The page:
Reg Nemesis II
In the bowels of equity markets there gurgles an emergent leviathan (maybe I should choose different imagery – but we’ll talk about what stinks and what doesn’t in this…movement). The Securities Exchange Commission (SEC) in January asked stock exchanges to rethink Reg NMS.
Everybody who trades stocks, every investor-relations officer for a public company, should know some key facts about this regulation.
Yes. Of course it’s a pain in the butt (I need a new motif). Who wants to read regulations?
Reg NMS is Regulation National Market System. In one of our all-time most frequented posts, called Reg Nemesis, we described the effects this law has had on the stock market.
We also explained in our recent NIRI webcast on market structure that its four components regulate stock data, stock quotes, stock prices, and access to all three.
Now the SEC wants to modernize it. I think that’s not a stinker at all. Rules should reflect how the market works, and Reg NMS hatched in the contemporary minds of members of Congress in 1975.
Then, amid caroming inflation and screaming currency volatility of the post-gold, bell-bottomed pandemic-haired hippie era, the legislative halls of Columbia echoed with calls to protect the vital “system” of our stock market.
So Congress added the 11A national market system amendments to the Securities Act. And thirty years later, the SEC got around to regulating Congress’s will upon free markets, and in 524 sweepingly droll pages that one cannot help but read in the same soporific nasal tone as Ben Stein in Ferris Bueller’s Day Off, the stock market became the national market system.
You cannot bear imagining the cacophony with which the stock exchanges met this plan, back then. There was shrieking and gnashing of legal teeth, the rending of garments and the donning of sack cloth. Ashes were poured on heads. Hieratic beseeching, a great priestly tumult, roared over capital markets. It was like a pandemic.
Reg NMS was approved in 2005, about four years after the drumbeat began, and implemented in 2007.
Thirteen years on now, nobody loves Reg NMS like stock exchanges love Reg NMS. They’ve even sued the SEC to stop the regulator from questioning its own rules.
As Dave Barry, one of my favorite humorists (if your car is making a knocking noise, turn the radio up) of all time, used to say, “We are not making this up.”
So the SEC basically said, to quote Jerry Stiller (RIP, Ben Stiller’s dad), “Do you want a piece of me!!!!????”
And they’ve instructed exchanges and other market participants to help redraw Reg NMS. And somehow the sequel is even longer than the original, at 595 pages.
And once again, even though the Securities Act of 1933 and 1934 as amended (oh so very many times amended) specifically includes issuers as constituents not to be discriminated against, we’re omitted from this re-imagining.
That’s a major reason to me why more than 55% of all trading volume currently comes from firms that don’t know what you do or who you are, public companies. They care only that your price profitably changes in fractions of seconds at your investors’ expense.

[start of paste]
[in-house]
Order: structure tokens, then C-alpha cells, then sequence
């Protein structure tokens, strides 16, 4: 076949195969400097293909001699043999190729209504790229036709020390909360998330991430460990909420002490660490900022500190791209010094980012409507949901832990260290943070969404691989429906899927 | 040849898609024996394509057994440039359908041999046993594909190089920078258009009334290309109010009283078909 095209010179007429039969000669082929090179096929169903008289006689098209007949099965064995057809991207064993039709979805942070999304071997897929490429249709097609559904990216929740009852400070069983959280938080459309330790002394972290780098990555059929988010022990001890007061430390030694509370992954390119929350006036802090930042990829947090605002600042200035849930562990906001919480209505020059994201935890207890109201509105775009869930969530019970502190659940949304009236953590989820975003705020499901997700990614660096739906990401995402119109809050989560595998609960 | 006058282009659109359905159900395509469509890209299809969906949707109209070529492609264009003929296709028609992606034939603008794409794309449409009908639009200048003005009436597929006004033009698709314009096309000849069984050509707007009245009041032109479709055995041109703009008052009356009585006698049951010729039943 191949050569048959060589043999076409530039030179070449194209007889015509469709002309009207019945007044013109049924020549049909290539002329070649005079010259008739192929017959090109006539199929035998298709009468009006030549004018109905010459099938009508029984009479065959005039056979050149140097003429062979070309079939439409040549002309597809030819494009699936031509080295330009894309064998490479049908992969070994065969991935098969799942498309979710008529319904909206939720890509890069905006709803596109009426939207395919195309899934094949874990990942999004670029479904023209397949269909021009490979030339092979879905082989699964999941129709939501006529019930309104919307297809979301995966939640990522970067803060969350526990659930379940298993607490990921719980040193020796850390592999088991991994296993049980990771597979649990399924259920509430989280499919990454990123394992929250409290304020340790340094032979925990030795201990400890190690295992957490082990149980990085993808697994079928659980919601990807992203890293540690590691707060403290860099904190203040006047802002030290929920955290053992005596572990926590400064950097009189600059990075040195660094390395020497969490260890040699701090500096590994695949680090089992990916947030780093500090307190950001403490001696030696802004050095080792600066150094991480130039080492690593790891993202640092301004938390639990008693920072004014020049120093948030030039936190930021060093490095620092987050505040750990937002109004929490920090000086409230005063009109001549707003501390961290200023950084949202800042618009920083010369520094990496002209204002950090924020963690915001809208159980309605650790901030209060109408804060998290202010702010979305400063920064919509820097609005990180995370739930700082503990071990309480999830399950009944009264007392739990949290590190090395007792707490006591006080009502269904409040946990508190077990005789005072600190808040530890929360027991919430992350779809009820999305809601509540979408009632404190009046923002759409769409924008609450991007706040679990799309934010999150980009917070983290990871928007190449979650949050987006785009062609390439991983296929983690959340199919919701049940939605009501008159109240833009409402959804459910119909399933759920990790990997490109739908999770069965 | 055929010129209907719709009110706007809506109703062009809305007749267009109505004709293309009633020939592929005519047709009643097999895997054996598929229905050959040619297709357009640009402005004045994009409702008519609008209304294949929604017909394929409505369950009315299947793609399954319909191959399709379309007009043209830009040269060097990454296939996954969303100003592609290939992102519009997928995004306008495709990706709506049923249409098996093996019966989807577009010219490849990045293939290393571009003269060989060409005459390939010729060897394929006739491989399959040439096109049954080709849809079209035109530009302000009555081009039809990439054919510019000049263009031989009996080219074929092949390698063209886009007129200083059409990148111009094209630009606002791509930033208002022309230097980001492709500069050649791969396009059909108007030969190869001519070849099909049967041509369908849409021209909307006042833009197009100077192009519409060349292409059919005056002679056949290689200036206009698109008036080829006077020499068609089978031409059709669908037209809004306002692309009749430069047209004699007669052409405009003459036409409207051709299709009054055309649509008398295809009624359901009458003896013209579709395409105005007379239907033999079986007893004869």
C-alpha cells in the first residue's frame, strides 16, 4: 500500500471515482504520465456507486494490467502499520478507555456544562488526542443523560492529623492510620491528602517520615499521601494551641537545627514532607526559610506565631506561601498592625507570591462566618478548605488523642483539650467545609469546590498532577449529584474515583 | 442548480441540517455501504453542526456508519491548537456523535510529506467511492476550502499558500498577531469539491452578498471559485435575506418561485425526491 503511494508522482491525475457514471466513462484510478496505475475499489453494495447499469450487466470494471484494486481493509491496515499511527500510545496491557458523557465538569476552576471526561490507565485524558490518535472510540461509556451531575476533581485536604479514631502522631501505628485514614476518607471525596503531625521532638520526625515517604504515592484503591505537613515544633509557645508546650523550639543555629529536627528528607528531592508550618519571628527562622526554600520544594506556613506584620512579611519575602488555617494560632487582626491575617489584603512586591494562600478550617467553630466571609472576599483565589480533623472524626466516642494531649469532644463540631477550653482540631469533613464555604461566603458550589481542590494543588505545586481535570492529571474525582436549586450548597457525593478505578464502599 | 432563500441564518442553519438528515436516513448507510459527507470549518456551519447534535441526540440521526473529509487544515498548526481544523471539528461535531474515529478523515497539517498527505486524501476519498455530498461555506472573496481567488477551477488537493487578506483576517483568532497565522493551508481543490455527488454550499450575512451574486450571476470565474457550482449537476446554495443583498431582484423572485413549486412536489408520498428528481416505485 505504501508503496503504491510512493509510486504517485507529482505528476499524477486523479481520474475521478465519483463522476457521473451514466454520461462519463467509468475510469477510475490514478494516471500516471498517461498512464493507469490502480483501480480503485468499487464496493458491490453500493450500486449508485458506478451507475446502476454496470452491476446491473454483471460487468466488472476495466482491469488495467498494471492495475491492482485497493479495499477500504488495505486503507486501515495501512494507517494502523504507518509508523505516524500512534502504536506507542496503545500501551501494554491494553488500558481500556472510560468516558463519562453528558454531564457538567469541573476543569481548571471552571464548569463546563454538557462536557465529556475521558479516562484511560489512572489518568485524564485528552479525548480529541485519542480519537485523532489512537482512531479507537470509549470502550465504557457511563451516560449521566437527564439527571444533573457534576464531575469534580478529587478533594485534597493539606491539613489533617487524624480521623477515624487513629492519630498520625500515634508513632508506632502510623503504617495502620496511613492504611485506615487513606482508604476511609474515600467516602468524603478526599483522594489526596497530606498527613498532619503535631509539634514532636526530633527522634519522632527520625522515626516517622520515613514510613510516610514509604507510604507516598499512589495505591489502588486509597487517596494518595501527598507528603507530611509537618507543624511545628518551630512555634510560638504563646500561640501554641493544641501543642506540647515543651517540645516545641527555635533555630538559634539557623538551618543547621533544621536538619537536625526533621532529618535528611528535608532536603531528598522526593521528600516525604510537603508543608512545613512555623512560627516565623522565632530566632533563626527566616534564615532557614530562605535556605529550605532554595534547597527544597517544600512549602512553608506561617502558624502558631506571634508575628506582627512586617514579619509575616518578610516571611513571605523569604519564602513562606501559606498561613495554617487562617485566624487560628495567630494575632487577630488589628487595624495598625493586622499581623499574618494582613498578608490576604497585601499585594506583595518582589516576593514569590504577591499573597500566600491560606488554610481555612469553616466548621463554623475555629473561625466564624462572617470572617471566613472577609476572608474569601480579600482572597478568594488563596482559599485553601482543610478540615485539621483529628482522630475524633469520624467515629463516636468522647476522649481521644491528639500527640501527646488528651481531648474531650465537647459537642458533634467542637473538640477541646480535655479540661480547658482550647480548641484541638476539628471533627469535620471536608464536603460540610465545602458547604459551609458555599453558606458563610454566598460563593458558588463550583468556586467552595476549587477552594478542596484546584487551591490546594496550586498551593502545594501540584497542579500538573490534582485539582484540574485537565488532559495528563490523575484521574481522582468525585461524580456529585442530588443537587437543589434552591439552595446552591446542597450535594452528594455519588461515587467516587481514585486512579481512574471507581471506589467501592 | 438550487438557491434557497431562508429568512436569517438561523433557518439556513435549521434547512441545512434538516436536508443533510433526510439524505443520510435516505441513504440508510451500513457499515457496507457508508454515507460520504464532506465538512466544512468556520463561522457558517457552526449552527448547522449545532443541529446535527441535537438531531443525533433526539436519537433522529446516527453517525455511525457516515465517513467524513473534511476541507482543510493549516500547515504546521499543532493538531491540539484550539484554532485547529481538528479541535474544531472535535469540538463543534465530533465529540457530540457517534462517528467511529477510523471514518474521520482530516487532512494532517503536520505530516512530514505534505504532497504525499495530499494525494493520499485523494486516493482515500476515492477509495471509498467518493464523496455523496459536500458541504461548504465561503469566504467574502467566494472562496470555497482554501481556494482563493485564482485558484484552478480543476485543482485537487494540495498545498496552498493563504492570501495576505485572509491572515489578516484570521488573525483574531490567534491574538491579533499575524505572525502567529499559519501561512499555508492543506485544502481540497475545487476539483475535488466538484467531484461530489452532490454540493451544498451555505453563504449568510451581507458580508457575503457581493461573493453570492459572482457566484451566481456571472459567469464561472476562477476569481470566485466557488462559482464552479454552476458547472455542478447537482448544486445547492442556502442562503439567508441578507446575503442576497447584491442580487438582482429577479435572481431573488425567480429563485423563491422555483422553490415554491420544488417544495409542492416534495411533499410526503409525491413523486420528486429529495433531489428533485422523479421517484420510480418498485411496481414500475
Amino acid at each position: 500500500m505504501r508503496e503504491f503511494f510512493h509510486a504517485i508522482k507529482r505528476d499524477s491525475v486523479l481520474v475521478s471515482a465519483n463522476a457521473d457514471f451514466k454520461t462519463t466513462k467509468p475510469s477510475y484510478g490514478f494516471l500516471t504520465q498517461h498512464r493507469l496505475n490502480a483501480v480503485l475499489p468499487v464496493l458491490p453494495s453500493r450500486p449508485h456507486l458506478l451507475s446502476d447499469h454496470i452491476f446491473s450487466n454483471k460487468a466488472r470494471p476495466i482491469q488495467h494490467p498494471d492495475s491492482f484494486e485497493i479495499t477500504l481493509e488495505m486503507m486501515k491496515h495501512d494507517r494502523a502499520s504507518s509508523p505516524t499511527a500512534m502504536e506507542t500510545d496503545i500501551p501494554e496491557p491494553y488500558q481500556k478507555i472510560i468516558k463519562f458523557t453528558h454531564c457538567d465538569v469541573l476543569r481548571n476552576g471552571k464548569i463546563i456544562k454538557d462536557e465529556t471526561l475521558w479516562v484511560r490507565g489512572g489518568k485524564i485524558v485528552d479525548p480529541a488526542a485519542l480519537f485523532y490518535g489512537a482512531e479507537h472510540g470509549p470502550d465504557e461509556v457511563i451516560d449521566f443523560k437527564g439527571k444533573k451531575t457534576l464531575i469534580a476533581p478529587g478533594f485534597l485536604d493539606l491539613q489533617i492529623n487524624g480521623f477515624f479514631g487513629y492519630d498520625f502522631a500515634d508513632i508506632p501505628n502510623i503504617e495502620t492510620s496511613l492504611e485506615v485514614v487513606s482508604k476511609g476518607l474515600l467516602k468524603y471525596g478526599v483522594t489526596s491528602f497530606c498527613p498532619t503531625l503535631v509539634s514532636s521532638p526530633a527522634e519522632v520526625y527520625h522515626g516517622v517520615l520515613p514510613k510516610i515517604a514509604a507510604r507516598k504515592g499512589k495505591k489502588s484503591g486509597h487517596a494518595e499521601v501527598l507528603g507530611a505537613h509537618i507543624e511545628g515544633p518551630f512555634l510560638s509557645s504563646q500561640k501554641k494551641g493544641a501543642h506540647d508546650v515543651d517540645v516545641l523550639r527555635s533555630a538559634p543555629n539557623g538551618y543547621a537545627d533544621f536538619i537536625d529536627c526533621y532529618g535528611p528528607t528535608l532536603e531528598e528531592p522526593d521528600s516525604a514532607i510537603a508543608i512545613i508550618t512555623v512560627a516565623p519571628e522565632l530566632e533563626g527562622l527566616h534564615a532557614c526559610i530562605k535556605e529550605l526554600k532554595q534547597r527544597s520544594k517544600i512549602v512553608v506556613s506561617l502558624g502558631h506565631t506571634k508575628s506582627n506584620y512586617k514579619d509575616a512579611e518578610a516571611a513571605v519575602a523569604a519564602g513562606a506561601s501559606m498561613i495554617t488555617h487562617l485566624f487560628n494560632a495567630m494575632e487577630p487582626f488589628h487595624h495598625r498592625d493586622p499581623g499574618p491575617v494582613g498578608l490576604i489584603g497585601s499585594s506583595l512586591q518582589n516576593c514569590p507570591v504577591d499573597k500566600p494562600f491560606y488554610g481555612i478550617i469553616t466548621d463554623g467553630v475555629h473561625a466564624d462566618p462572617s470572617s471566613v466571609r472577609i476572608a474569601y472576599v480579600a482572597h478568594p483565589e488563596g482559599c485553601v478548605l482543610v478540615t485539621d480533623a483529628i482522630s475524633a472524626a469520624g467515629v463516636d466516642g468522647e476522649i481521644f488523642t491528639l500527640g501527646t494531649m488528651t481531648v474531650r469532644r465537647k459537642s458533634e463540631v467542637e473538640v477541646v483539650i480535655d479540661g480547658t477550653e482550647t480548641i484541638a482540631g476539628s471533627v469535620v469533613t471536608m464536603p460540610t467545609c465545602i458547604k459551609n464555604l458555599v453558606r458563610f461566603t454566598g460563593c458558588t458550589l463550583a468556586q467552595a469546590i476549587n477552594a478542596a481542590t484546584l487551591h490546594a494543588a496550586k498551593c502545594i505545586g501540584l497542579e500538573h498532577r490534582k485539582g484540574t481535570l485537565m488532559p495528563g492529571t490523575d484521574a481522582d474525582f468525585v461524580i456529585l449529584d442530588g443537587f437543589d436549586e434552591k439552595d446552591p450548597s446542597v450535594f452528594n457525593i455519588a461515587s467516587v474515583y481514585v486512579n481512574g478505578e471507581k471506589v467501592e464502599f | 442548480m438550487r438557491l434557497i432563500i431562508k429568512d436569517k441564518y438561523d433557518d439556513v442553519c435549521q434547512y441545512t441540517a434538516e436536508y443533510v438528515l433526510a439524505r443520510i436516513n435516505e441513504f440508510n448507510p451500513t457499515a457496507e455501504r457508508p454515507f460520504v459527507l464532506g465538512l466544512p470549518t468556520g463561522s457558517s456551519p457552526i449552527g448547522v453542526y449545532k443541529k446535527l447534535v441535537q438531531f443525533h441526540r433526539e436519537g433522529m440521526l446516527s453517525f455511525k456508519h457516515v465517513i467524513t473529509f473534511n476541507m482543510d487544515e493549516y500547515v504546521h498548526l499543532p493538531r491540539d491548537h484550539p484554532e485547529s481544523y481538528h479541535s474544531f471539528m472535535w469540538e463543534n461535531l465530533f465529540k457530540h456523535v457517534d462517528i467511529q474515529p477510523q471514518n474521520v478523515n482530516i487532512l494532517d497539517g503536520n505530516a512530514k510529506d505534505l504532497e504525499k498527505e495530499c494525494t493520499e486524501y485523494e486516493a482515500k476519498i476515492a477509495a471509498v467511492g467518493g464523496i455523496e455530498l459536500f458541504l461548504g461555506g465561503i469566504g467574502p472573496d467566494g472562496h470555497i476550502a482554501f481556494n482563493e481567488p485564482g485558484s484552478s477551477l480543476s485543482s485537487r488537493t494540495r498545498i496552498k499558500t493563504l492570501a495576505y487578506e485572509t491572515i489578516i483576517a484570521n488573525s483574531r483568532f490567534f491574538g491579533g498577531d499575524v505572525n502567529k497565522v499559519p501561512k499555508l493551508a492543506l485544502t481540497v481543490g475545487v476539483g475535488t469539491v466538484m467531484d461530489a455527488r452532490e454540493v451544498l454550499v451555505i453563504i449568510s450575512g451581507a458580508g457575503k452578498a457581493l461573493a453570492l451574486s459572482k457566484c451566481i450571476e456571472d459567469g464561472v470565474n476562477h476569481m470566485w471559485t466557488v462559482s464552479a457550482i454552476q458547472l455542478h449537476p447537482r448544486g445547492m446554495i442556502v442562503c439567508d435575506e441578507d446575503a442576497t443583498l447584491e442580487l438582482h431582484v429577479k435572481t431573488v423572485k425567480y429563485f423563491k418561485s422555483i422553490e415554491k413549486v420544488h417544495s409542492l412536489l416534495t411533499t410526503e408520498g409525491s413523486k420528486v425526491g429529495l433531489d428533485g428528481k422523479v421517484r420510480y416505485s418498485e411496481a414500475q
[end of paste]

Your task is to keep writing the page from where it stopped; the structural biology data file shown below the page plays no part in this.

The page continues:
But I digress.
The Festivus for the rest of us that’s thus far been as elusive as holiday aluminum poles and feats of strength is a market that really works for our profession.
What would that be? For one, a market that produced more IR jobs rather than fewer (we continue to lose more stocks each year than we gain and there are less than half what there were when I started in this profession in 1995).
And a market where stock pickers favoring your story have the same chance to make money as ETF market-makers and Fast Traders (so blissfully optimistic you want to start humming Fred Rogers, and, were we not socially distanced, hugging your neighbor).
Hey, maybe this is our chance. We can form opinions, speak up. We’ll have that opportunity as this process, likely to take years as it did the first time around, unfolds.
So, what’s the SEC wanting to put in Nemesis II? It wants competition for consolidated market data. The Securities Information Processor (SIP) is a monopoly run by one firm (currently the Nasdaq). It’s the official source of price and quote information – but it’s slower than all the proprietary data feeds. So everybody sells access even though the law says access must be uniform.
That needs fixing and the SEC is right.
And they want to redefine a “round lot” to reflect an Amazon market. Right now, stocks quote in 100-share increments. The problem is AMZN, BKNG, GOOG and other stocks trade for well more than $1,000. The average trade-size in these is about 30 shares.
In fact, almost 60% of trades now are for less than 100 shares, so stocks are trading at prices differing from quotes. It merits analysis, we agree. But do we further “yellow pencil” the market? Should we force all stocks to be $25-50? Is the round lot dead?
I haven’t finished reading all 595 pages yet. We’ll have more to say. We need rules that reflect reality. But we also need simple, comprehensible markets that work for all of us, and not just for speedy machines and stock exchanges.
Maybe we should all yell at them, “Do you want a piece of me!!!!????”